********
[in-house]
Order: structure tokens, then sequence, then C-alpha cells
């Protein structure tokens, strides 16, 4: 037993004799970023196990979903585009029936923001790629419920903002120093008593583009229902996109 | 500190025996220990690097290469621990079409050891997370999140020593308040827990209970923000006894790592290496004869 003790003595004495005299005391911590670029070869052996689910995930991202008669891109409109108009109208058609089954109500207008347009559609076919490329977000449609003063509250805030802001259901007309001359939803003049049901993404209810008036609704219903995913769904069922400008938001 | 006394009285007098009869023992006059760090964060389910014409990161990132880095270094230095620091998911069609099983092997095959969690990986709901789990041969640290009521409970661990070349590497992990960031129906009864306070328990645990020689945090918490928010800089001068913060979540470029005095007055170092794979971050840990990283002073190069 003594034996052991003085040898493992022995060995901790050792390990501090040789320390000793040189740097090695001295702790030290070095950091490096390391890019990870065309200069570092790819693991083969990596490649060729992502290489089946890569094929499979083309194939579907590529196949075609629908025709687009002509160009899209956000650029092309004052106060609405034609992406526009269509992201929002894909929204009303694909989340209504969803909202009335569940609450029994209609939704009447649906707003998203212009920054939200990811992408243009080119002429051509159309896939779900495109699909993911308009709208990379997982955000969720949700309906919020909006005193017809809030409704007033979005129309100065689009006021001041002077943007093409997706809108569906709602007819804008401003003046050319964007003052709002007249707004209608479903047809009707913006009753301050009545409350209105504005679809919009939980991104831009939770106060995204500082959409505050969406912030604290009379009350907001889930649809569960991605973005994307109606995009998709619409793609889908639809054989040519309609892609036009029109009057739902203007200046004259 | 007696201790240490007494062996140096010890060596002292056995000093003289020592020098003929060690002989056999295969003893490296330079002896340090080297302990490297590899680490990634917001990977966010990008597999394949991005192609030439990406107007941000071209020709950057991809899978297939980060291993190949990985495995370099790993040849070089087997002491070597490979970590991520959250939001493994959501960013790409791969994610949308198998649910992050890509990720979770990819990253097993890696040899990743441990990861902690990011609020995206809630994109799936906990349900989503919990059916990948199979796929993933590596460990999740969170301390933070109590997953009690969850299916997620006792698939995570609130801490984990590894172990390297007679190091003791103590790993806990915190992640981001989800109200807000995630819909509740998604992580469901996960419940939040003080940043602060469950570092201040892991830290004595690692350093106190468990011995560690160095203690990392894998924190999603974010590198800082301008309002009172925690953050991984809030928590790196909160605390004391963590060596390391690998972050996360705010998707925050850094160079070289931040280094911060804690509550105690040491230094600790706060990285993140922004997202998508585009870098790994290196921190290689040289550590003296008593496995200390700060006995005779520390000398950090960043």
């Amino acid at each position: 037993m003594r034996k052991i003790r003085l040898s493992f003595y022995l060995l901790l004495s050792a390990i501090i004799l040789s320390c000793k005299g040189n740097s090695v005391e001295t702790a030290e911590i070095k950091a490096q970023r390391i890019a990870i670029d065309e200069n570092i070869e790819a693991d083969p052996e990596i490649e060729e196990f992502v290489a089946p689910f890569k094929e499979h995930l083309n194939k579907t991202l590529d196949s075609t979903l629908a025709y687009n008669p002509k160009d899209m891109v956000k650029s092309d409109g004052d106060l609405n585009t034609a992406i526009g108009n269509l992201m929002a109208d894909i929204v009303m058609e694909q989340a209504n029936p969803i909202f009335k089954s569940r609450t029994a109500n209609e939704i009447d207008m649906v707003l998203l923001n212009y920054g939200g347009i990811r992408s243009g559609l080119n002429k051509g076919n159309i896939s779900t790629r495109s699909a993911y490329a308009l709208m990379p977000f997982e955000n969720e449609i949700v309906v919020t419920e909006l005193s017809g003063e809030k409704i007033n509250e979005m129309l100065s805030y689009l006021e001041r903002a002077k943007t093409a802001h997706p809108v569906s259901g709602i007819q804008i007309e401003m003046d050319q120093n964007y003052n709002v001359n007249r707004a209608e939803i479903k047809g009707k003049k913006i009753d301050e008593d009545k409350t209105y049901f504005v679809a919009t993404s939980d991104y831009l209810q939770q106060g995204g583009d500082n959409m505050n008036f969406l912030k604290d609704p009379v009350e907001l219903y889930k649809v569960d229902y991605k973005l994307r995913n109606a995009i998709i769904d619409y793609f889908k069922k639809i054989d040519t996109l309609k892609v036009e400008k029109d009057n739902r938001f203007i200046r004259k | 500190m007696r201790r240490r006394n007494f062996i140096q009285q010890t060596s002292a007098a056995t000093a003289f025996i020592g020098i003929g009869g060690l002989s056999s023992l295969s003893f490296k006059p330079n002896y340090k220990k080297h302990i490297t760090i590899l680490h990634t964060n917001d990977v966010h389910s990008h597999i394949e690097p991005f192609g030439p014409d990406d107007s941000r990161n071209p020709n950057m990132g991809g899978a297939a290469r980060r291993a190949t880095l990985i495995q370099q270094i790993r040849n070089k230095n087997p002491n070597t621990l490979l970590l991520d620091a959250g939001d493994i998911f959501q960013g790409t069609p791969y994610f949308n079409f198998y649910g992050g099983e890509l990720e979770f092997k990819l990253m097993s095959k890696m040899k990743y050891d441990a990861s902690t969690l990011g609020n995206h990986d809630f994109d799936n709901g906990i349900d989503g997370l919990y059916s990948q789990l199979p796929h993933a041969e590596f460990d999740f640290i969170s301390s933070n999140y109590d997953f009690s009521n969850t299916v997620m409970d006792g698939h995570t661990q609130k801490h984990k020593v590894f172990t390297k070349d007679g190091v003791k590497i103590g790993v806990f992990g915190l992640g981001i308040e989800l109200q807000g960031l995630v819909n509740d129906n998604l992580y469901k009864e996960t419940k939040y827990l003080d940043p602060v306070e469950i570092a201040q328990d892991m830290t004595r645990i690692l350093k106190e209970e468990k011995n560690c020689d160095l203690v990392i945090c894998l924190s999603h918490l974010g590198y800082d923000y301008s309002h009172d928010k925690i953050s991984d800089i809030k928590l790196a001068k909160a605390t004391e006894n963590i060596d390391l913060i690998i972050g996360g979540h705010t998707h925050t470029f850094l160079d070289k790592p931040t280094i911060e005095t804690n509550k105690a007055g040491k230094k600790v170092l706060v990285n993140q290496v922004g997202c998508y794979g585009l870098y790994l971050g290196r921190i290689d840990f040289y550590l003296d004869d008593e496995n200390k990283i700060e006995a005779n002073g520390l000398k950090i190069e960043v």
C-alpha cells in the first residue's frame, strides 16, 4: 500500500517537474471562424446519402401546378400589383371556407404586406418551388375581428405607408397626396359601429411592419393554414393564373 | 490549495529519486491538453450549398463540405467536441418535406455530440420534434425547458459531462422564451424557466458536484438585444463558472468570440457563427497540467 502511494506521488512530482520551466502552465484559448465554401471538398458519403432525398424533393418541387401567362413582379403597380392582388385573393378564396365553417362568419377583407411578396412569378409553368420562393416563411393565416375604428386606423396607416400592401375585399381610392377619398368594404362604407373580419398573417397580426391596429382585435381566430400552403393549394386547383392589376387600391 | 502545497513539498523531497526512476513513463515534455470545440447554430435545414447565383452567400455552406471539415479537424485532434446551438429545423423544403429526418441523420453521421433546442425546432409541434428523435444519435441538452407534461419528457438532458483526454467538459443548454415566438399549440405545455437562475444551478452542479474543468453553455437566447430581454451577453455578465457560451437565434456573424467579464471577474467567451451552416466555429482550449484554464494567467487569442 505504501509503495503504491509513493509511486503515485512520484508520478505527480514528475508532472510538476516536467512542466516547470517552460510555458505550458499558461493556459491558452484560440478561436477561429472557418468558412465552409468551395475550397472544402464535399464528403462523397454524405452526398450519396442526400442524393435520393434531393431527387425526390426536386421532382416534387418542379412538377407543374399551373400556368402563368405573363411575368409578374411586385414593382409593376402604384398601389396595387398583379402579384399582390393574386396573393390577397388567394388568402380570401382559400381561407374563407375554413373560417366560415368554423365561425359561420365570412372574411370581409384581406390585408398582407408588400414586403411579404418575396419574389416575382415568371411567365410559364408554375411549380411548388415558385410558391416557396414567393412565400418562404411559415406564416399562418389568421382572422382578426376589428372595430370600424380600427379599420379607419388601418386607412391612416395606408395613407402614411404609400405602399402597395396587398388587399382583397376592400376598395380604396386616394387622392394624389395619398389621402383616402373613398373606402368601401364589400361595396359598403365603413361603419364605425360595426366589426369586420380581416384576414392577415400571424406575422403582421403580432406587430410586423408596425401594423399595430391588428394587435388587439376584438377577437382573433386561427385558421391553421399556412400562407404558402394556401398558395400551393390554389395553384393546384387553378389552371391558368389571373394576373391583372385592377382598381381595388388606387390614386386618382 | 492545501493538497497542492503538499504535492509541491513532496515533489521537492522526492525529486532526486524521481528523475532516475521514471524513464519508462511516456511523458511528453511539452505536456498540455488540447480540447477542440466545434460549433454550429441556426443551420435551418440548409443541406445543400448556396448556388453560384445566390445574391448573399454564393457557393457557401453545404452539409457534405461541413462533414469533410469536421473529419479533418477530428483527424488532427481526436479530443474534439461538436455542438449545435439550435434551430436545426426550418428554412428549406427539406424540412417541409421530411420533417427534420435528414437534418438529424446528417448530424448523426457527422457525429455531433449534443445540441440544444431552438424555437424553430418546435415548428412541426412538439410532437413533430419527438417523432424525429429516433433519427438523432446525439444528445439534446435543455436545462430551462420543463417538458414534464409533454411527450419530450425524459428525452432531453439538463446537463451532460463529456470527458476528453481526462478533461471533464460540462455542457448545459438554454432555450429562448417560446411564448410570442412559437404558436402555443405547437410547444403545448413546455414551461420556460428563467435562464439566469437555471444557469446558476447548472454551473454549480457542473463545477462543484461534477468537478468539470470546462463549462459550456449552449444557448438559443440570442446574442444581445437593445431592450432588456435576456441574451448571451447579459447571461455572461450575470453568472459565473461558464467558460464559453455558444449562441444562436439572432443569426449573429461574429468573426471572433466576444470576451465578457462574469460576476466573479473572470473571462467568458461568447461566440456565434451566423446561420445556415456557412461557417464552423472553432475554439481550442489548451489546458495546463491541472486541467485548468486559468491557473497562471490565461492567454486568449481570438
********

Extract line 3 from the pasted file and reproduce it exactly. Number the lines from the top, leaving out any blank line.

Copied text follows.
């Protein structure tokens, strides 16, 4: 037993004799970023196990979903585009029936923001790629419920903002120093008593583009229902996109 | 500190025996220990690097290469621990079409050891997370999140020593308040827990209970923000006894790592290496004869 003790003595004495005299005391911590670029070869052996689910995930991202008669891109409109108009109208058609089954109500207008347009559609076919490329977000449609003063509250805030802001259901007309001359939803003049049901993404209810008036609704219903995913769904069922400008938001 | 006394009285007098009869023992006059760090964060389910014409990161990132880095270094230095620091998911069609099983092997095959969690990986709901789990041969640290009521409970661990070349590497992990960031129906009864306070328990645990020689945090918490928010800089001068913060979540470029005095007055170092794979971050840990990283002073190069 003594034996052991003085040898493992022995060995901790050792390990501090040789320390000793040189740097090695001295702790030290070095950091490096390391890019990870065309200069570092790819693991083969990596490649060729992502290489089946890569094929499979083309194939579907590529196949075609629908025709687009002509160009899209956000650029092309004052106060609405034609992406526009269509992201929002894909929204009303694909989340209504969803909202009335569940609450029994209609939704009447649906707003998203212009920054939200990811992408243009080119002429051509159309896939779900495109699909993911308009709208990379997982955000969720949700309906919020909006005193017809809030409704007033979005129309100065689009006021001041002077943007093409997706809108569906709602007819804008401003003046050319964007003052709002007249707004209608479903047809009707913006009753301050009545409350209105504005679809919009939980991104831009939770106060995204500082959409505050969406912030604290009379009350907001889930649809569960991605973005994307109606995009998709619409793609889908639809054989040519309609892609036009029109009057739902203007200046004259 | 007696201790240490007494062996140096010890060596002292056995000093003289020592020098003929060690002989056999295969003893490296330079002896340090080297302990490297590899680490990634917001990977966010990008597999394949991005192609030439990406107007941000071209020709950057991809899978297939980060291993190949990985495995370099790993040849070089087997002491070597490979970590991520959250939001493994959501960013790409791969994610949308198998649910992050890509990720979770990819990253097993890696040899990743441990990861902690990011609020995206809630994109799936906990349900989503919990059916990948199979796929993933590596460990999740969170301390933070109590997953009690969850299916997620006792698939995570609130801490984990590894172990390297007679190091003791103590790993806990915190992640981001989800109200807000995630819909509740998604992580469901996960419940939040003080940043602060469950570092201040892991830290004595690692350093106190468990011995560690160095203690990392894998924190999603974010590198800082301008309002009172925690953050991984809030928590790196909160605390004391963590060596390391690998972050996360705010998707925050850094160079070289931040280094911060804690509550105690040491230094600790706060990285993140922004997202998508585009870098790994290196921190290689040289550590003296008593496995200390700060006995005779520390000398950090960043």